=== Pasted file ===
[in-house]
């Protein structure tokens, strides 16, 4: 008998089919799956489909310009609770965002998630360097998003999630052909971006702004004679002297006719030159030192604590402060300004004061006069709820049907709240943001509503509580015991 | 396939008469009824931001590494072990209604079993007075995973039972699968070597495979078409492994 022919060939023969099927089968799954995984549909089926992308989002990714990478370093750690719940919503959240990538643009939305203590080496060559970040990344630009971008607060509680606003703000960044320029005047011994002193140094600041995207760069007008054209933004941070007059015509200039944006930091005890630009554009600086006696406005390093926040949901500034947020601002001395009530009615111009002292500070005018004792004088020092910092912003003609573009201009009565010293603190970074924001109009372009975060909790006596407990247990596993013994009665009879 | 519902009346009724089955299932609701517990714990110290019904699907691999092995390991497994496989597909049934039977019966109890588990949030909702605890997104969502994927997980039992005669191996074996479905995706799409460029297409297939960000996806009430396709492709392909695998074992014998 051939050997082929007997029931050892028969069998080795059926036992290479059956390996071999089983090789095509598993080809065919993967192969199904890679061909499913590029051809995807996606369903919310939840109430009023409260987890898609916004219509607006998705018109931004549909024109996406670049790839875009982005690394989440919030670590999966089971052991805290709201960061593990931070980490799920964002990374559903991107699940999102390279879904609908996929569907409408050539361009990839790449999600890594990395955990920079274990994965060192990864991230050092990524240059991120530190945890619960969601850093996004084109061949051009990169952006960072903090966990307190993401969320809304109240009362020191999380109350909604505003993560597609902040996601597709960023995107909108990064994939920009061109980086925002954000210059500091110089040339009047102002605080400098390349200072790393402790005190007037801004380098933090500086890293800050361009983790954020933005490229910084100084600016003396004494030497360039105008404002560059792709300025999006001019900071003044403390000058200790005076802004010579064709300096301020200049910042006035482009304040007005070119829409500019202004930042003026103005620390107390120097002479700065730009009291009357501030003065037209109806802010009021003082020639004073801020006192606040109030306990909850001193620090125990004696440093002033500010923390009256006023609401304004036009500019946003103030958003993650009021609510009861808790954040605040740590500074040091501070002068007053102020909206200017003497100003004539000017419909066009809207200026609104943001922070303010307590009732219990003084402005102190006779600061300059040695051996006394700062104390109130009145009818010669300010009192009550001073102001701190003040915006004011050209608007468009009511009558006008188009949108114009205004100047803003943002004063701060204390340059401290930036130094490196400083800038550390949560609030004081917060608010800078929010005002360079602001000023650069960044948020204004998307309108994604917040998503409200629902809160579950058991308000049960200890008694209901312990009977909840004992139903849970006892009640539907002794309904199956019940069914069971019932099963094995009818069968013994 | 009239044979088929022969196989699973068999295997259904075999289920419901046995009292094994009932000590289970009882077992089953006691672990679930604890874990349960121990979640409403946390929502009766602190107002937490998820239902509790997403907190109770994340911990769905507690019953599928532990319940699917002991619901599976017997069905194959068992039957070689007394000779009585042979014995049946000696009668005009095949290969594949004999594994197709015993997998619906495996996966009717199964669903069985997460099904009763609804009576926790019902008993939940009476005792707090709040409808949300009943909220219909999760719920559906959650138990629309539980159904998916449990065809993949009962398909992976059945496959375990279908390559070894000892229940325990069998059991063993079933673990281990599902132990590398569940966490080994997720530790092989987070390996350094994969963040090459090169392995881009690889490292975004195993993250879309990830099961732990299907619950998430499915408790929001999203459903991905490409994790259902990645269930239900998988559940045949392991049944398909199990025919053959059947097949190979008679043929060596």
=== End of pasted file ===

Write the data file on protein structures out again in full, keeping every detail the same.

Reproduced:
[in-house]
């Protein structure tokens, strides 16, 4: 008998089919799956489909310009609770965002998630360097998003999630052909971006702004004679002297006719030159030192604590402060300004004061006069709820049907709240943001509503509580015991 | 396939008469009824931001590494072990209604079993007075995973039972699968070597495979078409492994 022919060939023969099927089968799954995984549909089926992308989002990714990478370093750690719940919503959240990538643009939305203590080496060559970040990344630009971008607060509680606003703000960044320029005047011994002193140094600041995207760069007008054209933004941070007059015509200039944006930091005890630009554009600086006696406005390093926040949901500034947020601002001395009530009615111009002292500070005018004792004088020092910092912003003609573009201009009565010293603190970074924001109009372009975060909790006596407990247990596993013994009665009879 | 519902009346009724089955299932609701517990714990110290019904699907691999092995390991497994496989597909049934039977019966109890588990949030909702605890997104969502994927997980039992005669191996074996479905995706799409460029297409297939960000996806009430396709492709392909695998074992014998 051939050997082929007997029931050892028969069998080795059926036992290479059956390996071999089983090789095509598993080809065919993967192969199904890679061909499913590029051809995807996606369903919310939840109430009023409260987890898609916004219509607006998705018109931004549909024109996406670049790839875009982005690394989440919030670590999966089971052991805290709201960061593990931070980490799920964002990374559903991107699940999102390279879904609908996929569907409408050539361009990839790449999600890594990395955990920079274990994965060192990864991230050092990524240059991120530190945890619960969601850093996004084109061949051009990169952006960072903090966990307190993401969320809304109240009362020191999380109350909604505003993560597609902040996601597709960023995107909108990064994939920009061109980086925002954000210059500091110089040339009047102002605080400098390349200072790393402790005190007037801004380098933090500086890293800050361009983790954020933005490229910084100084600016003396004494030497360039105008404002560059792709300025999006001019900071003044403390000058200790005076802004010579064709300096301020200049910042006035482009304040007005070119829409500019202004930042003026103005620390107390120097002479700065730009009291009357501030003065037209109806802010009021003082020639004073801020006192606040109030306990909850001193620090125990004696440093002033500010923390009256006023609401304004036009500019946003103030958003993650009021609510009861808790954040605040740590500074040091501070002068007053102020909206200017003497100003004539000017419909066009809207200026609104943001922070303010307590009732219990003084402005102190006779600061300059040695051996006394700062104390109130009145009818010669300010009192009550001073102001701190003040915006004011050209608007468009009511009558006008188009949108114009205004100047803003943002004063701060204390340059401290930036130094490196400083800038550390949560609030004081917060608010800078929010005002360079602001000023650069960044948020204004998307309108994604917040998503409200629902809160579950058991308000049960200890008694209901312990009977909840004992139903849970006892009640539907002794309904199956019940069914069971019932099963094995009818069968013994 | 009239044979088929022969196989699973068999295997259904075999289920419901046995009292094994009932000590289970009882077992089953006691672990679930604890874990349960121990979640409403946390929502009766602190107002937490998820239902509790997403907190109770994340911990769905507690019953599928532990319940699917002991619901599976017997069905194959068992039957070689007394000779009585042979014995049946000696009668005009095949290969594949004999594994197709015993997998619906495996996966009717199964669903069985997460099904009763609804009576926790019902008993939940009476005792707090709040409808949300009943909220219909999760719920559906959650138990629309539980159904998916449990065809993949009962398909992976059945496959375990279908390559070894000892229940325990069998059991063993079933673990281990599902132990590398569940966490080994997720530790092989987070390996350094994969963040090459090169392995881009690889490292975004195993993250879309990830099961732990299907619950998430499915408790929001999203459903991905490409994790259902990645269930239900998988559940045949392991049944398909199990025919053959059947097949190979008679043929060596």